The concept uses technology called LoRaWAN: low-cost (the 10 units used in Amsterdam, each with a signal range of about 6 miles, only cost $12,000 total — much cheaper ones will be released soon), and were deployed and operative in less than a month!  The cost and difficulty of linking an entire city has plummeted as more cities join, and the global project is inherently collaborative.

With Things Network, entire cities would be converted into Internet of Things laboratories, empowering anyone (city agencies, companies, educational institutions, non-profits, individuals) to experiment with offering new services that would use the no-cost data sharing network.  In cities that already host Things Networks,  availability of the networks has spawned a wide range of novel local services.  For example, in Dunblane, Scotland, the team is developing a ThingsNetwork- based alarming system for people with dementia.  Even better, as the rapid spread of citywide open data programs and resulting open source apps to capitalize on them has illustrated, a neat app or service created in one city could easily be copied and enhanced elsewhere — virtuous imitation!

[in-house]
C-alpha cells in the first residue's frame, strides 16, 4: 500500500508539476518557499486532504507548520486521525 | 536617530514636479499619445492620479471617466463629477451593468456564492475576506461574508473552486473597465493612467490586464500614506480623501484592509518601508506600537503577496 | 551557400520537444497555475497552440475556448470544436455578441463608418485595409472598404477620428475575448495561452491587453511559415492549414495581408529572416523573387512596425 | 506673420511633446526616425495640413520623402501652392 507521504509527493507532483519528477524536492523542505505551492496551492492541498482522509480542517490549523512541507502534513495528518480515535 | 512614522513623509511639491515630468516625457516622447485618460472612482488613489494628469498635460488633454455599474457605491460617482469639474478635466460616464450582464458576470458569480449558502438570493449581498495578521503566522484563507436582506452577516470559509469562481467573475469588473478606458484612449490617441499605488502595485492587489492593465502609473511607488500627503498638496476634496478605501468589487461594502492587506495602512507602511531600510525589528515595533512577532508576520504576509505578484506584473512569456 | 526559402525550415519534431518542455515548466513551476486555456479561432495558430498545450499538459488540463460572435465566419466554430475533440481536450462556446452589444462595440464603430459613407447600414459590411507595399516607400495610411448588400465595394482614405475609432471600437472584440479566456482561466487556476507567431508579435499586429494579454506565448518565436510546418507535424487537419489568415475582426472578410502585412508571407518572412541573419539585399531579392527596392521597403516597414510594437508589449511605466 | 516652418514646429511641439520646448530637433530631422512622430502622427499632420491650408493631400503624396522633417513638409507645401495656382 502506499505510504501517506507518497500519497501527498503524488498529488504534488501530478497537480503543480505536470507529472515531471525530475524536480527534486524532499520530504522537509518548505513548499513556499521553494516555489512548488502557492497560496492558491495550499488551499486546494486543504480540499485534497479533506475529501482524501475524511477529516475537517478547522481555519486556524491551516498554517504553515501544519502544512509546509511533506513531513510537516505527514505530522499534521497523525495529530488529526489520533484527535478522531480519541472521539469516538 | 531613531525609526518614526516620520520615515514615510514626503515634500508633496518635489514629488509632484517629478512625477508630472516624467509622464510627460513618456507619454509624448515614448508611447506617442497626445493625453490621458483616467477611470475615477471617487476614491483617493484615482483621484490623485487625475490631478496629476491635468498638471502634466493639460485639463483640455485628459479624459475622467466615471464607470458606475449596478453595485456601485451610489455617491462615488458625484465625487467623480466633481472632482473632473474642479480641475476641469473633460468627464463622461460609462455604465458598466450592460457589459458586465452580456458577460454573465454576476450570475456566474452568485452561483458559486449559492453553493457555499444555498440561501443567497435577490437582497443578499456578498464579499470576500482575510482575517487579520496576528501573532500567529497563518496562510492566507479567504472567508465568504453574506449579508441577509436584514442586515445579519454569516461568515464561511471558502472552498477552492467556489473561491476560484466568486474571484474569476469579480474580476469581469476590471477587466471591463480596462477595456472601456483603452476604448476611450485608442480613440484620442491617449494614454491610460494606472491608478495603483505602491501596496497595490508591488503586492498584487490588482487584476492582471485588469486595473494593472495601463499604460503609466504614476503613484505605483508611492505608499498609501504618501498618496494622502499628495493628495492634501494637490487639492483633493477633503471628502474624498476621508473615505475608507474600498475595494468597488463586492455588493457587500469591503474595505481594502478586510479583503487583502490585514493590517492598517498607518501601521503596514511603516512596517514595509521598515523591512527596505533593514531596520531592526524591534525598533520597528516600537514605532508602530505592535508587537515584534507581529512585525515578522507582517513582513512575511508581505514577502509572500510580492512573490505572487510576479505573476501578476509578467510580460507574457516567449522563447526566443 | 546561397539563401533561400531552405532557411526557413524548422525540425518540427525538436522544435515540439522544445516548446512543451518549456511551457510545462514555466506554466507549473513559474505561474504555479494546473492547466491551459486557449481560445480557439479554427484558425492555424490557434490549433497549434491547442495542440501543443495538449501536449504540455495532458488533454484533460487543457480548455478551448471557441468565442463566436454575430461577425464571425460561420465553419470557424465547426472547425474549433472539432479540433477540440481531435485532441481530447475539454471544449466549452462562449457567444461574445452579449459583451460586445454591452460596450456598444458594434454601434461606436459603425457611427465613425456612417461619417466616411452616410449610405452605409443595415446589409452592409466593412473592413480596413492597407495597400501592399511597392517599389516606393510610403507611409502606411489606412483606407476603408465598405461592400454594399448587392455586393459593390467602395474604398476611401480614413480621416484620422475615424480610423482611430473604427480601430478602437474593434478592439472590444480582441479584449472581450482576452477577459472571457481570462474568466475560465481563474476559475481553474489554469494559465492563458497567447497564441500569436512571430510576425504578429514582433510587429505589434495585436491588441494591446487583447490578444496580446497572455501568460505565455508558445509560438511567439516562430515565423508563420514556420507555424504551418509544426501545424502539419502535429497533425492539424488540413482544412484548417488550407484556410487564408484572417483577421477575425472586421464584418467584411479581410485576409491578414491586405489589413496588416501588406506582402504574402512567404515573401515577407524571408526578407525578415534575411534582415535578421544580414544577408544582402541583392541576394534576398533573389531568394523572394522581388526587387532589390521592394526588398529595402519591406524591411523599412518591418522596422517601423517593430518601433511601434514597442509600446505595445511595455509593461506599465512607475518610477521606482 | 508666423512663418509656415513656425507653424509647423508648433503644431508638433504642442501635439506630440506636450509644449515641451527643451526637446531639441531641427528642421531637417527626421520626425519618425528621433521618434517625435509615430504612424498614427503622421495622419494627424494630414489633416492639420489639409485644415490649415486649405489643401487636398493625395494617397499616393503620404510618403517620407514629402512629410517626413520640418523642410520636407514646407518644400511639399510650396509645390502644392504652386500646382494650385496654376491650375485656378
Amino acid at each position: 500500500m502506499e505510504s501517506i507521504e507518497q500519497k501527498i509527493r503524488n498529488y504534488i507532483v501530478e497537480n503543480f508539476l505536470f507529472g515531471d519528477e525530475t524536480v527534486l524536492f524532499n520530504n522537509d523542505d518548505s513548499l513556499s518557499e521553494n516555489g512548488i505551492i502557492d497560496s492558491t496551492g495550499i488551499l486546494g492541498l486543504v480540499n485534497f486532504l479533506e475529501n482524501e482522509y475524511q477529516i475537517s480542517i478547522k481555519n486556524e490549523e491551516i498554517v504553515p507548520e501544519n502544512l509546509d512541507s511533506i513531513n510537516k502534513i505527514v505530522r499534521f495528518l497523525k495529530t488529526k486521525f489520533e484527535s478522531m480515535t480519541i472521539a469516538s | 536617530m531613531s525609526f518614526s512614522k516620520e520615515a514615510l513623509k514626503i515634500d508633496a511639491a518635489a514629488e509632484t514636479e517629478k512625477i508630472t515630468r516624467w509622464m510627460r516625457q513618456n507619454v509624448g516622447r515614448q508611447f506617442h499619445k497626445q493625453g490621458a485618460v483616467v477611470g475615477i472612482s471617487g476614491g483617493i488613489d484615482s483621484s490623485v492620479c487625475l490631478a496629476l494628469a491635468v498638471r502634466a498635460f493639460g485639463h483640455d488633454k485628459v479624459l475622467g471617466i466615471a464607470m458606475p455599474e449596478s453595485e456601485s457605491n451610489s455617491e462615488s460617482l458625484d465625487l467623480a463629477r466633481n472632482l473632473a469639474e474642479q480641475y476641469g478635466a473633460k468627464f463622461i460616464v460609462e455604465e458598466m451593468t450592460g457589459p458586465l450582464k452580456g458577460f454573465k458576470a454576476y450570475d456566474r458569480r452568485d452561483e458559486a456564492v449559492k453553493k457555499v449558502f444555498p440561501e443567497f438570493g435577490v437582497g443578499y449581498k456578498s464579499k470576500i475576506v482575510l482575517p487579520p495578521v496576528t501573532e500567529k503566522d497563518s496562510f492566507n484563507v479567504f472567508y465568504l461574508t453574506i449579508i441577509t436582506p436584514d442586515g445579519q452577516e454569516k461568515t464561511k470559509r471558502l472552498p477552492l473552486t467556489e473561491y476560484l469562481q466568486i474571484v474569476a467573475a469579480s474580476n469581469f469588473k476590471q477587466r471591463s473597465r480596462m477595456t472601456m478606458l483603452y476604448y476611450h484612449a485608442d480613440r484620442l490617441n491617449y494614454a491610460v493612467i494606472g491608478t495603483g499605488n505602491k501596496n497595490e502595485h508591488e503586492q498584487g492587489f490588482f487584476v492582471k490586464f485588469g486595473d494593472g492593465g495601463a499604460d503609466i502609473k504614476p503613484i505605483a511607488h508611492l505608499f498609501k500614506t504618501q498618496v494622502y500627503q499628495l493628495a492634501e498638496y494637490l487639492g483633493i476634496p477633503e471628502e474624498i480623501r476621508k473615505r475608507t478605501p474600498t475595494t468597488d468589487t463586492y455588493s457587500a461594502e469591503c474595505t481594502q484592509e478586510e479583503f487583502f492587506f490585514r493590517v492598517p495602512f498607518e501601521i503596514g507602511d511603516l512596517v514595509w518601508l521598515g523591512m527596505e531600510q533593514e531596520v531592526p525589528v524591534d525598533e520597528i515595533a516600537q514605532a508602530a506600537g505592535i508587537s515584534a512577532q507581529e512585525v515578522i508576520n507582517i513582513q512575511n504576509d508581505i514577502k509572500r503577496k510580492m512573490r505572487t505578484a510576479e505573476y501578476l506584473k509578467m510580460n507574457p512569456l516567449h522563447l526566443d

The critical component of the prototype programs would be to hold one or more hackathons once the network was in place.  The same range of participants would be invited, and since the Things Network could also serve a wide range of other public/private uses for all age groups and demographics, more developers and subject matter experts might participate in the hackathon, increasing the chances of more robust and multi-purpose applications resulting.

These citywide networks could eventually become the heart of ambitious two-way services for seniors based on real-time data, similar to those in Bolsano, Italy

The Internet of Things and smart cities will become widespread soon simply because of lowering costs and greater versatility, whether this prototype project for seniors happens or not. The suggestions above would make sure that the IoT serves the public interest by harnessing IoT data to improve seniors’ health, reduce their social isolation, and make them more self-sufficient. It will reduce the burden on traditional government services to seniors while unlocking creative new services we can’t even visualize today to enhance the aging process.

Amazon Echo Silver: bringing a little laughter (& the IoT) to aging